Targeting of mRNA to postsynaptic sites on neuronal dendrites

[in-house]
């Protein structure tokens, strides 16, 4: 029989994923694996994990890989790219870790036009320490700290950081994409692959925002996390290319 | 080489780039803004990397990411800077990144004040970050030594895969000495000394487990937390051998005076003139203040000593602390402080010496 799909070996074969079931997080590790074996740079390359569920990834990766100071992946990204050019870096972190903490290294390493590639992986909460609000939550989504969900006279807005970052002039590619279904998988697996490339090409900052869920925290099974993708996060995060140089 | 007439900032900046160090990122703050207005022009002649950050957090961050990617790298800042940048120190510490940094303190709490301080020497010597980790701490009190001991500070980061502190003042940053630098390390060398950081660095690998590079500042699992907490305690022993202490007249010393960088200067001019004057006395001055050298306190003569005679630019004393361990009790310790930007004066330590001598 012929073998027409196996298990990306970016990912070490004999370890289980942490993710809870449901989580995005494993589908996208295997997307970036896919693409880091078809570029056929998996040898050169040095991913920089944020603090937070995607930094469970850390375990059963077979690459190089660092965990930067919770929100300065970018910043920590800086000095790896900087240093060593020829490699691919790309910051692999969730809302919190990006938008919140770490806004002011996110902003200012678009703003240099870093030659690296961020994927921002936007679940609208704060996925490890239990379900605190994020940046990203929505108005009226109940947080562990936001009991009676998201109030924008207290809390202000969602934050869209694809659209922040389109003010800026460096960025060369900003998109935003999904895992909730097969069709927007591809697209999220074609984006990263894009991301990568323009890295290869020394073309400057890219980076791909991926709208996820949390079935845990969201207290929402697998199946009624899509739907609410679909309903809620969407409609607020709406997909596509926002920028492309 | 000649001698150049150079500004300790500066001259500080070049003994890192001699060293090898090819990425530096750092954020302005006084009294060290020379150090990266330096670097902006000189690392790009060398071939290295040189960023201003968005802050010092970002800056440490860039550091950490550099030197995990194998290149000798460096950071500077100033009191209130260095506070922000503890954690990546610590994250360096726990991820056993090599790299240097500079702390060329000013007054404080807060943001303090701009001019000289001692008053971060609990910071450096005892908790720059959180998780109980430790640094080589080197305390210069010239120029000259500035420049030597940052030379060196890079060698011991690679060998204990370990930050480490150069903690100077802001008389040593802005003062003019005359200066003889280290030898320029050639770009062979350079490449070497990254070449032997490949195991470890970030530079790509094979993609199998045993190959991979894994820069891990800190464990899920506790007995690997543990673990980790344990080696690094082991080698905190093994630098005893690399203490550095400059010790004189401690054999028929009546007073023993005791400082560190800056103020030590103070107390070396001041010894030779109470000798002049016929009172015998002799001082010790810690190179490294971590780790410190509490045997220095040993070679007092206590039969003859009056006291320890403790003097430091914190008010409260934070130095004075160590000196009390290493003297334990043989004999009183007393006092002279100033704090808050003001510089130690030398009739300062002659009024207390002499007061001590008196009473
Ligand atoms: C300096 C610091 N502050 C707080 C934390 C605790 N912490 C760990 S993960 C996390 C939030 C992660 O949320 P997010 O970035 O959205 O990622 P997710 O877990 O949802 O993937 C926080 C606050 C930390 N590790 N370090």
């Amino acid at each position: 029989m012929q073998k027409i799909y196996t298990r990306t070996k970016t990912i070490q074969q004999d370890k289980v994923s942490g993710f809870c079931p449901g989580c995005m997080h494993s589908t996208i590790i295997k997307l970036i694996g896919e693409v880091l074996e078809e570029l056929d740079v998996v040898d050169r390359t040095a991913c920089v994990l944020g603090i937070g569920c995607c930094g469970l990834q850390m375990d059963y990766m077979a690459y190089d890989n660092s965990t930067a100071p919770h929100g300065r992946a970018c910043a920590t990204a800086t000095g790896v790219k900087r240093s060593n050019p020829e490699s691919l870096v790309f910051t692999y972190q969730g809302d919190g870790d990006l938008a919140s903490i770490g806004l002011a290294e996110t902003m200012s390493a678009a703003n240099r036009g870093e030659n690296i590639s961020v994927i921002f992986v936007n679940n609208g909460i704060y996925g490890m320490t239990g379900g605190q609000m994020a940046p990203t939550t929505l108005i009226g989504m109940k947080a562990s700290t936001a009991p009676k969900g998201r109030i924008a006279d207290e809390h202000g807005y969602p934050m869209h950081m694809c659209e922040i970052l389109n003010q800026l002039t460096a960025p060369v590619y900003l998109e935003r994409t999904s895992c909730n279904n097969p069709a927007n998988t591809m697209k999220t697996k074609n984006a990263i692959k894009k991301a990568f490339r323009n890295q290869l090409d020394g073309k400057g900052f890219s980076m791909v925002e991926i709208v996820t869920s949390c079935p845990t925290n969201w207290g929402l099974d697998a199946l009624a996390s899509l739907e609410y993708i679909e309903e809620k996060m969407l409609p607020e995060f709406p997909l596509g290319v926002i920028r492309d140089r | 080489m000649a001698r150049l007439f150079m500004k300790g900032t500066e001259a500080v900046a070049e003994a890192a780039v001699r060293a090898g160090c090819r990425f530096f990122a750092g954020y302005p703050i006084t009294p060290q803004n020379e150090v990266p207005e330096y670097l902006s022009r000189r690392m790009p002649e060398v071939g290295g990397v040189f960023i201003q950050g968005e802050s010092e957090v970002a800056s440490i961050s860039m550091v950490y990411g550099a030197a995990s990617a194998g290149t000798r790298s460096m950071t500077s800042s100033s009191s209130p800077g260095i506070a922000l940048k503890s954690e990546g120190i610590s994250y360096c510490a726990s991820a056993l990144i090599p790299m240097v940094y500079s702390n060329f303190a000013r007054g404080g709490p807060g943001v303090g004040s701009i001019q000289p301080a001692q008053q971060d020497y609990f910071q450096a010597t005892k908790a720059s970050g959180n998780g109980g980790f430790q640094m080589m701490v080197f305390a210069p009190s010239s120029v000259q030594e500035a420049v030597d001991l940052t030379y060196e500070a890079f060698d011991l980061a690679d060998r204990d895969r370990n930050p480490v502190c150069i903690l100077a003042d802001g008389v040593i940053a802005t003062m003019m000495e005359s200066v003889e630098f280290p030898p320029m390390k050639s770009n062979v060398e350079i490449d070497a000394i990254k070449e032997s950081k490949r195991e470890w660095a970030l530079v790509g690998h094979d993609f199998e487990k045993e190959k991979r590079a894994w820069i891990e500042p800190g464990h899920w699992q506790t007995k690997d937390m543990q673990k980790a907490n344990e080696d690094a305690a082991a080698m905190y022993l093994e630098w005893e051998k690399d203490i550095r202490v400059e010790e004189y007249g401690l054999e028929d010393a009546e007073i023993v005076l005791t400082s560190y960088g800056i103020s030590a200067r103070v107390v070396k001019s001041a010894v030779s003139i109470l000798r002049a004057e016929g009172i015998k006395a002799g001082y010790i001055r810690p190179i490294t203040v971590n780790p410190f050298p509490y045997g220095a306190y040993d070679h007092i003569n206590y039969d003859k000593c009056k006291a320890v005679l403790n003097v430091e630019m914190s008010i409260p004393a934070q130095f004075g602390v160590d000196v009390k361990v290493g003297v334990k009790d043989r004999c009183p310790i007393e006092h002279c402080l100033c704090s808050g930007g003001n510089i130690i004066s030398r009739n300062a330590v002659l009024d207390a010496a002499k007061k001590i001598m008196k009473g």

A fundamental aspect of gene expression in neurons involves delivery of certain mRNAs to synaptic sites on dendrites, where they are locally translated at synapses. Local translation of mRNA plays a critical role in synaptic consolidation, the process through which early transient changes in synaptic effi cacy become more enduring. Mechanisms of transport and localization have been revealed through studies of a unique immediate early gene (IEG) called Arc (activity-regulated cytoskeleton-associated protein), AKA Arg 3.1. Arc is strongly induced by intense neuronal activity, but is unique amongst known IEGs because its mRNA is rapidly delivered into dendrites. A remarkable feature of Arc is that newly-synthesized Arc mRNA localizes selectively at active synapses. Live cell imaging studies using a GFP-based labeling system reveal that exogenously expressed Arc constructs assemble into particles that are transported at rates up to 65 μm/minute, which would allow the delivery of an mRNA from the nucleus to synapses on distal dendrites within minutes. Transcripts that contain the 3’UTR of Arc localize in a highly selective manner at the base of dendritic spines, indicating that the signals mediating both dendritic transport and synaptic targeting are present in the 3’UTR of Arc mRNA. Docking of Arc mRNA at active synapses depends on NMDA receptor activation, a rapid polymerization of actin in spines, and local activation of MAP kinase. Continued strong activation of synapses after Arc mRNA is docked at synapses triggers Arc mRNA degradation; the mechanisms underlying this activity-dependent mRNA degradation remain to be identifi ed. I will discuss how this mechanism might play a role in stabilizing changes in synapses induced by activity.